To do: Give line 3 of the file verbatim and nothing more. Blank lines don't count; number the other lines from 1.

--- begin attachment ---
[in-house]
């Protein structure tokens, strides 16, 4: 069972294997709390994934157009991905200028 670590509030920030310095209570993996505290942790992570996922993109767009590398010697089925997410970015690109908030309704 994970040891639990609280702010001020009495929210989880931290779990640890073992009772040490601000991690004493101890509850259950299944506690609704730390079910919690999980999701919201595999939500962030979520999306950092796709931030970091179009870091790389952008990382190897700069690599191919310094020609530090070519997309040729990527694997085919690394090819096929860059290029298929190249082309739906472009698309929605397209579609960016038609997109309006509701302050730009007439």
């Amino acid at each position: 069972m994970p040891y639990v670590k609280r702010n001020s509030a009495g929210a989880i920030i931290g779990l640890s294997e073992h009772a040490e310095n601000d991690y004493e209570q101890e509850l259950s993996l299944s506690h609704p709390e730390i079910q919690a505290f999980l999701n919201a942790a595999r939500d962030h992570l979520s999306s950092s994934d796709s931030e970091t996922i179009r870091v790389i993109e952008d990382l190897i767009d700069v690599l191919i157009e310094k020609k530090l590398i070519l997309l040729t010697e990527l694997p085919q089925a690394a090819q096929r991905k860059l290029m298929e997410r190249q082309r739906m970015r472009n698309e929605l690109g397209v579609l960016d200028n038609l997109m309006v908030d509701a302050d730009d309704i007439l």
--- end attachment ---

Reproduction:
């Amino acid at each position: 069972m994970p040891y639990v670590k609280r702010n001020s509030a009495g929210a989880i920030i931290g779990l640890s294997e073992h009772a040490e310095n601000d991690y004493e209570q101890e509850l259950s993996l299944s506690h609704p709390e730390i079910q919690a505290f999980l999701n919201a942790a595999r939500d962030h992570l979520s999306s950092s994934d796709s931030e970091t996922i179009r870091v790389i993109e952008d990382l190897i767009d700069v690599l191919i157009e310094k020609k530090l590398i070519l997309l040729t010697e990527l694997p085919q089925a690394a090819q096929r991905k860059l290029m298929e997410r190249q082309r739906m970015r472009n698309e929605l690109g397209v579609l960016d200028n038609l997109m309006v908030d509701a302050d730009d309704i007439l």